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Need to Know: Possible Friday draft targets for the Redskins

Need to Know: Possible Friday draft targets for the Redskins

Here is what you need to know on this Friday, April 29, the day of the second and third rounds of the NFL Draft.

Timeline

At Redskins Park: Conference call with Redskins’ draft picks soon after each one has been made; Jay Gruden talks to the media after third round is over.

—The Redskins last played a game 110 days ago. It will be 136 days until they host the Steelers in their 2016 season opener.

Days until: Rookie minicamp 14; OTAs start 25; Redskins training camp starts 90

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S Keanu Neal, Florida—Neal loves to hit and at 6-0, 211 he can pack quite a punch. He’s probably best at strong safety right now but he played some free at Florida and it looks like he could get the hang of it.

C Nick Martin, Notre Dame—He’s smart, technically sound, and built for power blocking. Not as strong or athletic as his brother Zack of the Cowboys but he comes at a third-round price. Maybe Martin isn’t a Week 1 starter at centerbut he could take over at some point during the season and by the start of 2017 for certain.

WR Mike Thomas, Ohio State—On Wednesday Urban Meyer called him “the most competitive player I’ve ever had.” Guess who loves competitive players? Scot McCloughan could be holding his breath hoping that Thomas falls to the Redskins in the second.

DL Vernon Butler, Louisiana Tech—At 323 pounds, he packs the most weight of any of the top 10 defensive line prospects. Like just about all of the other prospects who will be available he has some technique flaws that he needs to work on but he can be very helpful right away.

RB C. J. Prosise, Notre Dame—He’s not small, packing 220 pounds onto his 6-0 frame. Prosise is a former slot receiver and he shows good ability to catch the ball on the run. Friday may be too soon to take a running back but if the Redskins trade back and get multiple third-round picks the possibility increases.

RB Alex Collins, Arkansas—If you want more of a north-south runner than Collins is your guy. He runs with determination and power. He had 17 career 100-yard games and is one of three SEC backs to rush for 1,000 yards in three seasons.

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Vernon Davis 'just can't fathom' the NFL's very strict celebration rules

Vernon Davis 'just can't fathom' the NFL's very strict celebration rules

As he proudly demonstrated in a 27-20 win against the Eagles last October, Vernon Davis has a silky jumpshot. Unfortunately, in today's NFL, celebrating by shooting a football like Davis did in the end zone that fall Sunday is prohibited.

The tight end, who was flagged for unsportsmanlike conduct and eventually fined more than $12,000 for the move, didn't really get the point of the rule then, and he still doesn't understand it now. And as he told Kalyn Kahler of MMQB, he think it's time for the league to back off their strict stance on celebrations.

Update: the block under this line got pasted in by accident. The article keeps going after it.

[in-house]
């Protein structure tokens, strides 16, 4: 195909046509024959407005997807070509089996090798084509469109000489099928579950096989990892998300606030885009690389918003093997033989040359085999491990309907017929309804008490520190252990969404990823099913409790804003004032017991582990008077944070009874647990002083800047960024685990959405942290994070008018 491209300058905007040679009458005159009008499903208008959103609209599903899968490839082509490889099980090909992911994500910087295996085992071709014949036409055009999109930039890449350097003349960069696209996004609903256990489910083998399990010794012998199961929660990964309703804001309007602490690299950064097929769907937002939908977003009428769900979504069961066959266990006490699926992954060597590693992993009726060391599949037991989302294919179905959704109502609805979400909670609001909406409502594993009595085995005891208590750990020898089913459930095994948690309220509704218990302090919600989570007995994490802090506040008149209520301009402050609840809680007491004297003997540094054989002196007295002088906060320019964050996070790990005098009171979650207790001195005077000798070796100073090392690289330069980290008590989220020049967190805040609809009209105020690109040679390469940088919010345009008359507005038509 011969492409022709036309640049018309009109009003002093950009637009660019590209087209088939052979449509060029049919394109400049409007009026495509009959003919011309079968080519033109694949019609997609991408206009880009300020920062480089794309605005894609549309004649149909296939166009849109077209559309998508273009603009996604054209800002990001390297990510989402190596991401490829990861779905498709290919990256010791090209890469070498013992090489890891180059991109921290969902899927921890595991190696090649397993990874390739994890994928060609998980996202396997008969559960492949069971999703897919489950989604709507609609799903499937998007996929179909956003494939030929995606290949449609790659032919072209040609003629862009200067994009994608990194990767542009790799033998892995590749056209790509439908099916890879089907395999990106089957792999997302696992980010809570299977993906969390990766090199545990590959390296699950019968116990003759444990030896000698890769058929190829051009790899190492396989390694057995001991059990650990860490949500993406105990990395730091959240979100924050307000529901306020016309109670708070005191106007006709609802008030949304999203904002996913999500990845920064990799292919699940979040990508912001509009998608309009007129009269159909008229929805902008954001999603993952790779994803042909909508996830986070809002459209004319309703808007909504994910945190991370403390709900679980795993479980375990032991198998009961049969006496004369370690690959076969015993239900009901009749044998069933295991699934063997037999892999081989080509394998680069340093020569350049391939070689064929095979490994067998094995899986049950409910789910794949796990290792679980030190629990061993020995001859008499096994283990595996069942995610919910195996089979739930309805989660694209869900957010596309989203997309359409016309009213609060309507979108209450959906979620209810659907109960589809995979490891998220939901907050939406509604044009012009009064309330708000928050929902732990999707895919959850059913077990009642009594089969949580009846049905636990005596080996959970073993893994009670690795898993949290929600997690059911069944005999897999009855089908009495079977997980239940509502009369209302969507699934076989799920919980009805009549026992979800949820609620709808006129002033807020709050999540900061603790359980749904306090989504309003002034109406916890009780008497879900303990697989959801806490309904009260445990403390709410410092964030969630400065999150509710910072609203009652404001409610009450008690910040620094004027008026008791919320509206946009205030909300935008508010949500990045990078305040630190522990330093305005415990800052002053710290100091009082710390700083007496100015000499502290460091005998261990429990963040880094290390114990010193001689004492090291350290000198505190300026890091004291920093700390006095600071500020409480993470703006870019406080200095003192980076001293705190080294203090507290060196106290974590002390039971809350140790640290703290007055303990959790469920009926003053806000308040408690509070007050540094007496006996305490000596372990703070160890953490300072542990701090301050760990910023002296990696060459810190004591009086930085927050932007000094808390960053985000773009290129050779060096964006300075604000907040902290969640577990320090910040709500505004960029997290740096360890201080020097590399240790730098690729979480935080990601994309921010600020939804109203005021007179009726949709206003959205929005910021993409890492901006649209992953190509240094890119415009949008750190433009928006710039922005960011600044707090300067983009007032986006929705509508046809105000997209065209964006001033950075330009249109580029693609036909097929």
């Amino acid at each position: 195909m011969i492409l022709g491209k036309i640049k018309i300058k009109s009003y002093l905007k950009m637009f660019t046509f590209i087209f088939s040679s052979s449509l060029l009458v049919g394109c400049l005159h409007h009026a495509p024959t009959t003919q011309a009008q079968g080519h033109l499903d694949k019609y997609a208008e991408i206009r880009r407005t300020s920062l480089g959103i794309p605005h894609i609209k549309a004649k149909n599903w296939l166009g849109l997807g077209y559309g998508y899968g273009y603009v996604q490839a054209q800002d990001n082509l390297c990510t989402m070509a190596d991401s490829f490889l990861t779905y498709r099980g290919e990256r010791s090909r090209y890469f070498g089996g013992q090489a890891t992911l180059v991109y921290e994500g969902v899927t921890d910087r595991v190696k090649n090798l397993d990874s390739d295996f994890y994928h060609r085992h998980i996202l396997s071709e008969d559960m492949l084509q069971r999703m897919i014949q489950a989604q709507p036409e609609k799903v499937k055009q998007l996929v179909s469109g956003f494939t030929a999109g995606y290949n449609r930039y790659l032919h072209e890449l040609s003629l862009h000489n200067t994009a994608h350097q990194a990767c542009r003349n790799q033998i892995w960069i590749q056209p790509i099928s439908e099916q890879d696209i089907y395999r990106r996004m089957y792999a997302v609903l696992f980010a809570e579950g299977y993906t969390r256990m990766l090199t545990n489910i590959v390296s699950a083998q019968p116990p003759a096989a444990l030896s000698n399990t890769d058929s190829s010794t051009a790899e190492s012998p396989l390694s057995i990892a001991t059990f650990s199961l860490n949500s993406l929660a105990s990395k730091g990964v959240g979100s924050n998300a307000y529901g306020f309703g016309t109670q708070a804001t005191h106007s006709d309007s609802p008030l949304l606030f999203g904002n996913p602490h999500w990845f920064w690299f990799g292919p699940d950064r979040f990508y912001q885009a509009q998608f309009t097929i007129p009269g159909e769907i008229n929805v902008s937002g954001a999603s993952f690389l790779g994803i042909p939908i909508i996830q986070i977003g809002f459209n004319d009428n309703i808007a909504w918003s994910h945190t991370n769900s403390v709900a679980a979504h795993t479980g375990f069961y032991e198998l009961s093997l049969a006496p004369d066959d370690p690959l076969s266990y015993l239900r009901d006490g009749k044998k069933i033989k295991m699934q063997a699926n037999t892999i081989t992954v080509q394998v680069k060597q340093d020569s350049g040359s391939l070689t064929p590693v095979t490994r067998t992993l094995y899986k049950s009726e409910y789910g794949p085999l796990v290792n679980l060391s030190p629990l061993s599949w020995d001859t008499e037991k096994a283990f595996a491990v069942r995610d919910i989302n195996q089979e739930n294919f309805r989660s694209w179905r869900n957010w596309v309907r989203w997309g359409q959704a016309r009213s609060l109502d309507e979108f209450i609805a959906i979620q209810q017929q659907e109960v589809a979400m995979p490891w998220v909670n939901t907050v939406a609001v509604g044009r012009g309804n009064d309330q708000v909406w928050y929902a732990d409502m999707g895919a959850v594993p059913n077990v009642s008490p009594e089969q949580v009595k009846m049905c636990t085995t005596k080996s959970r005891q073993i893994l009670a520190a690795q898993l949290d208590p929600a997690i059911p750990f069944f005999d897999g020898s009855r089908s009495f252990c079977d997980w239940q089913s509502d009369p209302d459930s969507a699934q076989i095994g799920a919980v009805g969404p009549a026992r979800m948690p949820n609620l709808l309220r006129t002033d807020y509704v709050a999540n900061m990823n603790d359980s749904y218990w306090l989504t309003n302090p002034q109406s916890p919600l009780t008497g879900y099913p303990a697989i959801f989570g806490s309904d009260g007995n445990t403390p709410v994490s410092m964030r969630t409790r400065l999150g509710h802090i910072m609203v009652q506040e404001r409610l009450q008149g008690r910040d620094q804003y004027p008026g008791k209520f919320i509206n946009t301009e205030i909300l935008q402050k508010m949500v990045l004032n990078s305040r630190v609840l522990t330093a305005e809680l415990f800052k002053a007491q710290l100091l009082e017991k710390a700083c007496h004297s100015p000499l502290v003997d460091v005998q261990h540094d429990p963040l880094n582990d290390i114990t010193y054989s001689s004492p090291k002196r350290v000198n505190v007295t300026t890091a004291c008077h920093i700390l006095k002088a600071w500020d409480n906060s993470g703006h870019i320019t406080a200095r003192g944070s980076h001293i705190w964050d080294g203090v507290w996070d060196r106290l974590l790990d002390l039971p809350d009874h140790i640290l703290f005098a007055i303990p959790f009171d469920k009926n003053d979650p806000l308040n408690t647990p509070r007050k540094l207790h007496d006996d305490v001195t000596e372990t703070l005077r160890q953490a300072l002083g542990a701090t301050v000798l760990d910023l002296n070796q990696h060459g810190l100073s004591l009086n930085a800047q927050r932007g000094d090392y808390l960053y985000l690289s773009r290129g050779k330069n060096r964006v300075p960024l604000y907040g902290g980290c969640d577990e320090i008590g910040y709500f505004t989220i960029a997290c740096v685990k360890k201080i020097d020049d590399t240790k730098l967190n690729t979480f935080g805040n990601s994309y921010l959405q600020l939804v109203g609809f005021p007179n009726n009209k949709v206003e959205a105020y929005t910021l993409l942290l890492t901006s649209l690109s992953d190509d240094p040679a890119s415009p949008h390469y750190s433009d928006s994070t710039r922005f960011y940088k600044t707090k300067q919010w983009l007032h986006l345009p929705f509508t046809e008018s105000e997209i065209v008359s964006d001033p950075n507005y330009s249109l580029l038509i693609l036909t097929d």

"I would just tell guys that when it comes to celebrations, anything is allowed, as long as it isn’t inappropriate," Davis said when asked how he'd change the celebration rules. "Anything that we know is wrong, we shouldn’t do. I think that is the key."

RELATED: THIS REDSKINS RULE PROPOSAL WOULD MAKE KICKOFFS MORE FUN

In Davis' case, he was penalized because of an odd technicality. The NFL doesn't want players using the ball as a prop — which No. 85 did on his jumper — but yet, they allow guys to spike and spin the ball without retribution. That gray area doesn't sit well with him.

"It doesn’t make sense to me at all," he said. "It should be really simple, we should know that we can’t use the ball as a prop for anything. So for them to allow spiking and not allow shooting, I just can’t fathom that."

The 33-year-old hopes that change is near, and he may get it, too, as the competition committee will reevaluate what is and isn't allowed at the upcoming league meetings. But if he and everyone else clamoring for less restrictions are rebuffed, Davis does have a workaround so that when he scores next, he won't get in trouble. 

"I shoot the shot, but without the ball," Davis said. "That’s my go-to now. As long as I don’t have the ball, I’m safe."

MORE REDSKINS: THE TEAM'S RECEIVING CORPS TOWERS OVER PAST GROUPS

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This Redskins rule proposal would make kickoffs more entertaining

This Redskins rule proposal would make kickoffs more entertaining

With his ability to limit opposing team's kickoff returners by consistently producing touchbacks, Dustin Hopkins is a solid weapon for the Redskins in the field position game. 

A rule that Washington is proposing to NFL owners at their upcoming meetings, however, suggests that the Redskins want Hopkins and other strong-legged kickers to become even more of an asset than they already are.

In addition, the rule would also breathe some much needed intrigue into kickoffs, which have been reduced to the second-best time to grab another beer behind a commercial break.

MORE REDSKINS: JEAN-FRANCOIS SIGNS WITH NFC CONTENDER

The proposal is this: If a kicker splits the uprights with his kickoff, then the other team's offense will take the field at the 20-yard line. As things stand now, any touchback — whether it's downed in the end zone, flies out of the back or sails through the middle of the goalposts — is brought out to the 25-yard marker.

A rule this funky isn't likely to pass on its first time through voting. In fact, who knows if it'll ever pass. 

But maybe, just maybe, one day it will, and guys such as Hopkins and Justin Tucker will become a bit more valuable than they are currently. So, if you're ever watching an NFL game and hear the words, "THE KICK IS GOOD!" on a kickoff, you'll know which team to thank.